After announcing that the target to reach over-50s had been reached ahead of the April 15 deadline, the National Health Service (NHS) in England extended the COVID-19 vaccination program to the next generation on its age-based priority list, which now includes anyone over 45 years old.
The government had set a deadline of this Thursday for all people over 50, the clinically disadvantaged, and health and social care staff – about 32 million people – to receive the COVID-19 vaccine. Nearly 40 million vaccine doses have now been distributed throughout the United Kingdom, according to the NHS.
Prime Minister Boris Johnson hailed the achievement as “another hugely important accomplishment,” adding that the emphasis now will be on completing critical second doses and meeting the goal of providing vaccines to all adults by the end of July.
“Vaccines against COVID-19 have been provided to more than 32 million people, providing invaluable protection.” “I want to express my gratitude to everyone who has contributed to the vaccine rollout, which has already saved thousands of lives,” he said.
The new landmark, according to NHS chief executive Sir Simon Stevens, means that 19 of the 20 people most at risk from COVID-19 have already been vaccinated.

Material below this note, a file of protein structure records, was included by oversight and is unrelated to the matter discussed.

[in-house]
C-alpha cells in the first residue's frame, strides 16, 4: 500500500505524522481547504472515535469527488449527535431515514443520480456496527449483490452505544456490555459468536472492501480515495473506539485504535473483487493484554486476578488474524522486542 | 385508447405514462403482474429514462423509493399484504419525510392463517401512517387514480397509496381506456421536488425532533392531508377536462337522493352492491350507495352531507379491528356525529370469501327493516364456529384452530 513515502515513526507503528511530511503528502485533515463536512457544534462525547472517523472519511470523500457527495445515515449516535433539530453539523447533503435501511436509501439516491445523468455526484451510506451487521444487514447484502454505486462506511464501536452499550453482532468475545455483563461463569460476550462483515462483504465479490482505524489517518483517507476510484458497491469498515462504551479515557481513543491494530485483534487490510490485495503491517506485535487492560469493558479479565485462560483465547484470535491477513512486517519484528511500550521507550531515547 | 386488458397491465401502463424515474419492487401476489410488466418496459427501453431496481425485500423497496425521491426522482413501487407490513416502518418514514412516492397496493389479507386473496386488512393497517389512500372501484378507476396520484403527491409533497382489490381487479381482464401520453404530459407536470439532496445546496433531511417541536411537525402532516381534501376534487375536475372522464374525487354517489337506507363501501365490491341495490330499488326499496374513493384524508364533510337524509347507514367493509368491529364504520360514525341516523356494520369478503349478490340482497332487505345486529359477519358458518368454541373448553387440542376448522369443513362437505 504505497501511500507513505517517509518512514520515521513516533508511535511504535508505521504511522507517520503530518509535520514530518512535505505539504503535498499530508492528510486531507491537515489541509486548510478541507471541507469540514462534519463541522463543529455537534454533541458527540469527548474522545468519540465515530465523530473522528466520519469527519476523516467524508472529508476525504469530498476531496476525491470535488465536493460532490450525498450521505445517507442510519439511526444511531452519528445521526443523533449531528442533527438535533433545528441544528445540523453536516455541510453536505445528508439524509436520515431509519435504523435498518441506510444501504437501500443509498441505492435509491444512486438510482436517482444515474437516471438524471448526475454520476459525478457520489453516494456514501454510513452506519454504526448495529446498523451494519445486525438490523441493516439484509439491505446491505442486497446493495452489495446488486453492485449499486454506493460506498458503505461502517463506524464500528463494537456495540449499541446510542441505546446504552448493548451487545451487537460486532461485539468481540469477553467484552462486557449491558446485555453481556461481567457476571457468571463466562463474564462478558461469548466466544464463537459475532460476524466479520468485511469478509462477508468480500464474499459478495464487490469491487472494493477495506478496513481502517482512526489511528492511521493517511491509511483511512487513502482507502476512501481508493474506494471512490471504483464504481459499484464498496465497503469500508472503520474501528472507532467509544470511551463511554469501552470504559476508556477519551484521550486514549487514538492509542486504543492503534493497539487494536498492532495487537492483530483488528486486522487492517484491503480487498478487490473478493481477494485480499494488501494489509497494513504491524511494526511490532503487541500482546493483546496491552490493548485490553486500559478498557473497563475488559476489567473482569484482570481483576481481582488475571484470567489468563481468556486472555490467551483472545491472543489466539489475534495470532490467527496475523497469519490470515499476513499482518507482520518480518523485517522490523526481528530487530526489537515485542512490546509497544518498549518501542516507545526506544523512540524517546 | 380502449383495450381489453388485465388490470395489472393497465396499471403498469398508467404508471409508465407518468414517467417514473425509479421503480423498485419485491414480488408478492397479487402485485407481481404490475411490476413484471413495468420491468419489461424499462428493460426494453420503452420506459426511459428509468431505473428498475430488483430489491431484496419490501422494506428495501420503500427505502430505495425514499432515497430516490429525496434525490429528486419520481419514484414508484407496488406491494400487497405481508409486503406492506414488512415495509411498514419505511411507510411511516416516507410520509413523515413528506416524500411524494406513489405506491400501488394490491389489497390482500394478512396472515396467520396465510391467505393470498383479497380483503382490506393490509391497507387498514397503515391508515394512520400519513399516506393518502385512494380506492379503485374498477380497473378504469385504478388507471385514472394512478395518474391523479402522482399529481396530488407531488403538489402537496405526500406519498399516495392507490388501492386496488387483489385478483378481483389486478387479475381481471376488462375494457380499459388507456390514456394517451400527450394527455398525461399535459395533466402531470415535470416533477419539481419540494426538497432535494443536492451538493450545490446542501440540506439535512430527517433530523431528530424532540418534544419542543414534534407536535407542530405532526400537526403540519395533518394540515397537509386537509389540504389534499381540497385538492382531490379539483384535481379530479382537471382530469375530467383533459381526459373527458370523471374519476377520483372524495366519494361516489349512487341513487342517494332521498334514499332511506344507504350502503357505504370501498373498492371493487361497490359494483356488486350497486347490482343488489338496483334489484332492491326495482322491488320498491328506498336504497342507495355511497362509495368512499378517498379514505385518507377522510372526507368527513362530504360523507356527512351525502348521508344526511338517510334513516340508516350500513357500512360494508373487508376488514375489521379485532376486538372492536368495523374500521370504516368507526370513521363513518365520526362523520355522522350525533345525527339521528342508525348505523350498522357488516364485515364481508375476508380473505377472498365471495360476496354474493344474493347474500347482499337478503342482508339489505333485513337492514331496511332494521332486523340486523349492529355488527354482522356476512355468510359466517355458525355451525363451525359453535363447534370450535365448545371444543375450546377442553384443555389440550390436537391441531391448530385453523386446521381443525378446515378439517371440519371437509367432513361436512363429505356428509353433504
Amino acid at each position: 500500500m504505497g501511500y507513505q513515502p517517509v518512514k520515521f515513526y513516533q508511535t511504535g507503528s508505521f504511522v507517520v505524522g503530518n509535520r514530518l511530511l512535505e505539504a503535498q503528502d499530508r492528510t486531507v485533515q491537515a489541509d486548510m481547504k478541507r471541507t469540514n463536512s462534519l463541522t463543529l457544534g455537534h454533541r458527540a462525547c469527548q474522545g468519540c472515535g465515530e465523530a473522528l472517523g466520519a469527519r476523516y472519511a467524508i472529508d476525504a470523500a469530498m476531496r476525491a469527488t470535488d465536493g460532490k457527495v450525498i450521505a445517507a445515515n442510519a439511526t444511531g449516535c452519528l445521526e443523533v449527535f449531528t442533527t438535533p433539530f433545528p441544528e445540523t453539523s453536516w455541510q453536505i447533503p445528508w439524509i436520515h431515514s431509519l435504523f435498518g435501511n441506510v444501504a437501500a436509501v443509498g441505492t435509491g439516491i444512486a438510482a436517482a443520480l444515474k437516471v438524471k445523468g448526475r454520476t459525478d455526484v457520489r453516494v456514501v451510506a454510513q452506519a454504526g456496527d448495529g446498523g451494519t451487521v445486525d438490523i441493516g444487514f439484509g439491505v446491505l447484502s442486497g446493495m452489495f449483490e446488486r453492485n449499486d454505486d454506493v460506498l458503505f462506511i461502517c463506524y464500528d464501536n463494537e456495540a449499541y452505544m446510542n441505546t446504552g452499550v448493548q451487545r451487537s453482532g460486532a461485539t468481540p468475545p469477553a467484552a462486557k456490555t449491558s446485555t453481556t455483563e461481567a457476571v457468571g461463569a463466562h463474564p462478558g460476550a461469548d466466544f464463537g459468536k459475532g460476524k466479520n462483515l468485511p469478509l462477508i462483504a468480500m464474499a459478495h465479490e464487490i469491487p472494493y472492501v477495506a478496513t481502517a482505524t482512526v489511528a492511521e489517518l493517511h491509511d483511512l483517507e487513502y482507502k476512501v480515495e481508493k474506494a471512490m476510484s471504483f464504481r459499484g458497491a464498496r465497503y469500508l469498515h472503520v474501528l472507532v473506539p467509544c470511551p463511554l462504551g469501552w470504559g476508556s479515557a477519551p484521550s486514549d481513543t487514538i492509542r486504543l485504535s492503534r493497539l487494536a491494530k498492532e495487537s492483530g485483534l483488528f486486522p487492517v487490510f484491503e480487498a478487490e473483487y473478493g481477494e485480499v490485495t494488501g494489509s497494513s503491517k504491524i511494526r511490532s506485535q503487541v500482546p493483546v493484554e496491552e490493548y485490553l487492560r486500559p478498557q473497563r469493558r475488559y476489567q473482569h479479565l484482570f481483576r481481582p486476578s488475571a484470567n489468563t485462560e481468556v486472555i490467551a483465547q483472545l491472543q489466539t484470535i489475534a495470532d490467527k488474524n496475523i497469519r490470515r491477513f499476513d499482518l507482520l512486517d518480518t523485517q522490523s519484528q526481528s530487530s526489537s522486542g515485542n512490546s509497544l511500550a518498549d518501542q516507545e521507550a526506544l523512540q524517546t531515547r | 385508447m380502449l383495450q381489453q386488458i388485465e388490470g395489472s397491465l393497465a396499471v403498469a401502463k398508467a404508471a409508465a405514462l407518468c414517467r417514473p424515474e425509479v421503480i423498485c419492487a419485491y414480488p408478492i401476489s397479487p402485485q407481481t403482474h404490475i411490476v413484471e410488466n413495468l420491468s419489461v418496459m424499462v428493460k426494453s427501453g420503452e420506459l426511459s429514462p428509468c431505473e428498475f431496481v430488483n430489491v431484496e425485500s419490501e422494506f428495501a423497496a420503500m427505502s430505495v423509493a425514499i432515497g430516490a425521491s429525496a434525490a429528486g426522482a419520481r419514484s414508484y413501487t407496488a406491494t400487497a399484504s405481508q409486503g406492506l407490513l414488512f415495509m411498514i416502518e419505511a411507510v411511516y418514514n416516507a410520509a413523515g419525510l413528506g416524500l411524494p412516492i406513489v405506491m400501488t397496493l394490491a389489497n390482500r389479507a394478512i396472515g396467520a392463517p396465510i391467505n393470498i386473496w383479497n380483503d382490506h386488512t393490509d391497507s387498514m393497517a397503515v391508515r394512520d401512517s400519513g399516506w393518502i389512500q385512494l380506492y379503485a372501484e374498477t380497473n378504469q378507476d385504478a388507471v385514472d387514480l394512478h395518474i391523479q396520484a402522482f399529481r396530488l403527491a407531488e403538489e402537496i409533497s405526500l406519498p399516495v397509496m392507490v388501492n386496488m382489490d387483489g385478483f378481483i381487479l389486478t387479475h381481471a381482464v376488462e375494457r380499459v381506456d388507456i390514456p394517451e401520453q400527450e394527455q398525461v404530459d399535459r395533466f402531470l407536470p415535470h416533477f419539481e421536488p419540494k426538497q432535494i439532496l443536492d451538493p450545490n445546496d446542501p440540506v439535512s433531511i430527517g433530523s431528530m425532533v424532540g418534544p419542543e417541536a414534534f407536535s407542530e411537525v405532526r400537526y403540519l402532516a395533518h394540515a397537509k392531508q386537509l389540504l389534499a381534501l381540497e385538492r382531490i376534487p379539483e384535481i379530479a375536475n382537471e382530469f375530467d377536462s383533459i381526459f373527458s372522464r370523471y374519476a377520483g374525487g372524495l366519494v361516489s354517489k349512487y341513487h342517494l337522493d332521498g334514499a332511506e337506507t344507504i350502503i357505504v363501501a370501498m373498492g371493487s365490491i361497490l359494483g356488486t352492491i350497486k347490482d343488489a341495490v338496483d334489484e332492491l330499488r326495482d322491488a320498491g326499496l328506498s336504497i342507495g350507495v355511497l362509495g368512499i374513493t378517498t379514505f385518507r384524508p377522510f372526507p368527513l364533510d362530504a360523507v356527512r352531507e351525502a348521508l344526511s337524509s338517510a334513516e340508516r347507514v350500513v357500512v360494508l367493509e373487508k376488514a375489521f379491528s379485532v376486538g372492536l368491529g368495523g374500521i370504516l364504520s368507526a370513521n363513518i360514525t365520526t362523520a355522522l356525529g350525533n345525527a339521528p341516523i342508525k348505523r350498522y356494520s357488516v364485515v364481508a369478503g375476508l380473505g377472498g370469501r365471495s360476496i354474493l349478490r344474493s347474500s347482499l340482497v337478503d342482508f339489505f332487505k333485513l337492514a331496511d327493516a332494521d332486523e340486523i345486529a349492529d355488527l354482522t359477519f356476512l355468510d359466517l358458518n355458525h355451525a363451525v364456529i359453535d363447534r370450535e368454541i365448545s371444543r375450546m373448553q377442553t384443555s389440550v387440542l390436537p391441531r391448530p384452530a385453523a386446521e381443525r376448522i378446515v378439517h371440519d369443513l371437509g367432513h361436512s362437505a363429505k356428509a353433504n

“The NHS COVID vaccination program is without a doubt the most effective in our history, thanks to our NHS nurses, physicians, pharmacists, operational managers, and thousands of other staff and volunteers,” Stevens said.
“It’s one of our tickets out of this pandemic,” he said, “and it provides real hope for the future.”
The news comes as England begins to administer the first doses of the Moderna vaccine, the third COVID-19 vaccine in the UK’s rollout, which started in Wales earlier this year.
Along with the Pfizer/BioNTech vaccine and the Oxford/AstraZeneca vaccine, it will be available at 21 locations throughout England. Following concerns about a “possible” connection to extremely rare blood clots with the AstraZeneca vaccine, as vaccines are extended to the under-30s age group, they will be given either the Pfizer or Moderna vaccines.
The Medicines and Healthcare Products Regulatory Agency (MHRA) has stated that the vaccine’s benefits appear to outweigh any risks, but that those aged 18 to 29 in the United Kingdom will be given an alternative vaccine, if one is appropriate, as a precautionary measure before further research is completed.